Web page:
P8. 1979–2012 SSIV 2 year trend variability−0.196 ±0.048204720282014
P9. Northern Hemisphere temperature−0.121 ±0.0622100+20282017
All parameters (AP)−0.235 ±0.015204620322021

4 Variability in SSIA

We examine short-term variability employing a similar methodology to Kay et al. [2011]. We look specifically at the interannual trend vector (ΔSSIA/year) and standard deviation of 2, 5, 10, and 20 year trends in three 50 year time periods, a control period of 1890–1940, 1963–2012, and 2013–2062. We chose to investigate the change in terms of area rather than percentage due to the fact that percentage change becomes an unrepresentative measure as the ice area tends to 0. Any negative recalibrated values are not zeroed as they remain physically relevant in the model ensemble. Therefore, this methodology is able to provide a fully representative analysis for the time period of 2013–2062, even if SSIA values fall below 0 km2. Relative to the control period of 1890–1939, an increase in variability for all trend lengths was observed in the recent period of 1963–2012 (Figure 6 and Table 3). Following this, however, there is projected to be a decrease in variability for all trend lengths, most significantly for the longer-trend lengths.

Figure 6.

Ten and twenty year SSIA trend vectors over three 50 year periods, 1890–1939, 1963–2012, and 2013–2063, using AP-weighted model data.

Table 3. SSIA Trend Statisticsa From AP-Weighted CMIP5 Model Data for the Periods of 1890–1939, 1963–2012, and 2013–2062
Trend Length1890–19391963–20122013–2062
 Avg.StDev.% Pos.Avg.StDev.% Pos.Avg.StDev.% Pos.
  1. aTrend units are 106 km2/yr.
2 year−0.00460.112340−0.03500.160344−0.07420.135222
5 year−0.00910.038032−0.03470.055722−0.07240.04294
10 year−0.00690.023636−0.02530.048920−0.07180.02320
20 year−0.00540.012840−0.01510.037630−0.07310.01190

The fraction of positive 2–20 year trends reduced, but not drastically, in the 1963–2012 relative to the control period. The projection for 2013–2062, however, is for significant reductions in the occurrence of 5–20 year recovery periods. Significantly, the fraction of 5 year positive trends reduces to 4%, while 10 and 20 year positive trends are projected not to occur at all in this time period. This suggests that the influence of internal forcing (e.g., North Atlantic Oscillation) loses the ability to create positive longer-term trends. However, 22% of 2 year trends are projected to be positive, suggesting that internal forcing will still affect short-term trends. Generally, the average magnitude of SSIA decline is projected to increase for all trend lengths in 2013–2062, relative to 1963–2012 (following the same pattern when comparing 1963–2012 to the control period), suggesting that SSIA is on an increasingly negative trajectory.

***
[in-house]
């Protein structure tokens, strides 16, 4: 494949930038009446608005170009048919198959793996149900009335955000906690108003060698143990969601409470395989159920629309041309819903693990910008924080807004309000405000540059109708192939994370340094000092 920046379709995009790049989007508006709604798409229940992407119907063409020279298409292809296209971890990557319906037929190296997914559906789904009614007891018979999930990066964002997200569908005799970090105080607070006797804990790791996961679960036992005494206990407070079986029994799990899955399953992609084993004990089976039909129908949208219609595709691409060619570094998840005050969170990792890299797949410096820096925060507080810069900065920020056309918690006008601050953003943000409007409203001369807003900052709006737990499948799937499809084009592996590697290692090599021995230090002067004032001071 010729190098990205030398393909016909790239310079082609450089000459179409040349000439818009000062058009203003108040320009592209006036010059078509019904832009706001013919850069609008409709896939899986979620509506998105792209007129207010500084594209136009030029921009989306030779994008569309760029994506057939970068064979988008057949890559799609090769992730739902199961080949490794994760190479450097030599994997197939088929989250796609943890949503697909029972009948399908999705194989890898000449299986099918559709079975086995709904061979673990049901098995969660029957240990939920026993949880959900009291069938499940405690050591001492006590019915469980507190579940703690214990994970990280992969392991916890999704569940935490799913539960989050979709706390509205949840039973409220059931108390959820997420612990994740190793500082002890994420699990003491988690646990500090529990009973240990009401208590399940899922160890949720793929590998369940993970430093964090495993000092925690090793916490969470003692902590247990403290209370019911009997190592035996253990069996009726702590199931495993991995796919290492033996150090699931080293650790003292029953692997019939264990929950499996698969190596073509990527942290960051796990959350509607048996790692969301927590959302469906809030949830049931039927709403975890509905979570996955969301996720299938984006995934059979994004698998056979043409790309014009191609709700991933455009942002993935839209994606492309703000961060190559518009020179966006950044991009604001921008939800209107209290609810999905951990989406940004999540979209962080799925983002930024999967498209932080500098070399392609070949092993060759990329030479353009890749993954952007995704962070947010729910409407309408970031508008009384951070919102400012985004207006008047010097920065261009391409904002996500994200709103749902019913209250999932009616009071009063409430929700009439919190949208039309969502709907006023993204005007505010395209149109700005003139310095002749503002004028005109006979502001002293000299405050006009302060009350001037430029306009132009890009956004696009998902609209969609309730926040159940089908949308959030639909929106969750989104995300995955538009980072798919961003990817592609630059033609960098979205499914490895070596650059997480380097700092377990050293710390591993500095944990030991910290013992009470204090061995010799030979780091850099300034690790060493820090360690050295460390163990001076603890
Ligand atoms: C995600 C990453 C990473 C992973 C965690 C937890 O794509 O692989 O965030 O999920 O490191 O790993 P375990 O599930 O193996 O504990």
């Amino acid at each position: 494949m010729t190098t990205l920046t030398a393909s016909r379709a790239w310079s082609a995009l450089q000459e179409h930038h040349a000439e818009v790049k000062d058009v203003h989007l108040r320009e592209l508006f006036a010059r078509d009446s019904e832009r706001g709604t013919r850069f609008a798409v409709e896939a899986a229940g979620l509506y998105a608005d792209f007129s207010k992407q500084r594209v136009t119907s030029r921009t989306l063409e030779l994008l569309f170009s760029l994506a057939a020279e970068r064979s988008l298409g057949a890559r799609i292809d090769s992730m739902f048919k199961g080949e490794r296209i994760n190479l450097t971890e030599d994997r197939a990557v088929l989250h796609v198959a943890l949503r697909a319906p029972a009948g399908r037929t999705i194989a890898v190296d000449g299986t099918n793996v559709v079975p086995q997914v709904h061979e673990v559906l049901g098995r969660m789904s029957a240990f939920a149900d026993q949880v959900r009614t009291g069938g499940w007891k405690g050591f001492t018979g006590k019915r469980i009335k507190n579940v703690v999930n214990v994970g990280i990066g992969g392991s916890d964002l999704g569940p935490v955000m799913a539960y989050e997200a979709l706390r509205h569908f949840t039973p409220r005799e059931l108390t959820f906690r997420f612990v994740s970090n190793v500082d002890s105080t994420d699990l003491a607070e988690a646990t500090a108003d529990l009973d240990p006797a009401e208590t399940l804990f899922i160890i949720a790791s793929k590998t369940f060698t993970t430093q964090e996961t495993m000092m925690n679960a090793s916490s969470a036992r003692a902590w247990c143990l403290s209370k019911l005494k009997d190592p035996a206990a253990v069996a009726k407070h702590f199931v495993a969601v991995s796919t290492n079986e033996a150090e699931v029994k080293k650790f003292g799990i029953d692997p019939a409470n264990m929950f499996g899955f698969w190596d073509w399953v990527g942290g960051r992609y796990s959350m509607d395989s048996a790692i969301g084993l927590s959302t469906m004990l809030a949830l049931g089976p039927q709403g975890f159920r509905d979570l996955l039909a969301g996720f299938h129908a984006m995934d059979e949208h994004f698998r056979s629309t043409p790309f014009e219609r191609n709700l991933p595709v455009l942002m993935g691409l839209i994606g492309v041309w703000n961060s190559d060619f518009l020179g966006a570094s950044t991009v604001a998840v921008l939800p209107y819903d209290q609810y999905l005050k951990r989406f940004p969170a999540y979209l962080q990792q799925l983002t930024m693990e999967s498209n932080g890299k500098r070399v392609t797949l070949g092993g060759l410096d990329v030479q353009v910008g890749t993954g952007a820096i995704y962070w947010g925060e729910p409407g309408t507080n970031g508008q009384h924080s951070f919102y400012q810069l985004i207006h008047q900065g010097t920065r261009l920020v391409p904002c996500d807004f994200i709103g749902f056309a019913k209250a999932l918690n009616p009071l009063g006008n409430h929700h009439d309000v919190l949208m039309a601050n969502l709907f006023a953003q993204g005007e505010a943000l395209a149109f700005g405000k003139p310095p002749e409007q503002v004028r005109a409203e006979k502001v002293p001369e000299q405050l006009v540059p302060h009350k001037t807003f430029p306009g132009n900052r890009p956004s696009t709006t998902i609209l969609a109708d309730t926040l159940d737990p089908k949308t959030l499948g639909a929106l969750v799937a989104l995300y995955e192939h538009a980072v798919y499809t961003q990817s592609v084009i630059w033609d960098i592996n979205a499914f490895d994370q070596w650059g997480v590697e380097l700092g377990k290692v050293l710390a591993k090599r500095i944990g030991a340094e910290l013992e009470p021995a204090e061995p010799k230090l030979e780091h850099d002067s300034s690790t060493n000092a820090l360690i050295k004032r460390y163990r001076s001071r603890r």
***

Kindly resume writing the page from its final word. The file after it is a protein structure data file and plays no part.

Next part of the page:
5 Discussion and Conclusions

This study finds that ice-free conditions are likely to occur between 2039 and 2047, assuming no influence of internal variability. We find that the influence of internal variability has the potential to bring our refined ice-free estimate forward to between 2032 and 2046, or even as early as 2021 in the extreme case. An analysis of sea ice ensembles in RCP4.5 found an almost identical range to the RCP8.5 ensembles used here, with only 10% less model-mean sea ice extent at 2040. Therefore, these predictions are considered to be valid for all likely emission scenarios, due to the negligible differences out to ~2040 between the climate responses of the different RCP emission scenarios [Forster et al., 2013].

The stratification of model performance is low under the AP-weighting, i.e., there is not a large difference in model performance between ensembles when considering all nine parameters (Figure 3). This supports the notion that combining climate models and ensembles often provides the best depiction of climate processes or trends due to the different distributions of model bias resulting from parameterization [Knutti et al., 2010]. Excluding some of the nine parameters or adopting a different weighting has little effect on our ice-free projections. For example, using a 1/ranking, rather than 1/ranking2, weighting changes our overall projection range from 2021–2047 to 2021–2048, and excluding the Northern Hemisphere temperature parameter has little effect (see supporting information). The most important role of weighting is to exclude poor performing models.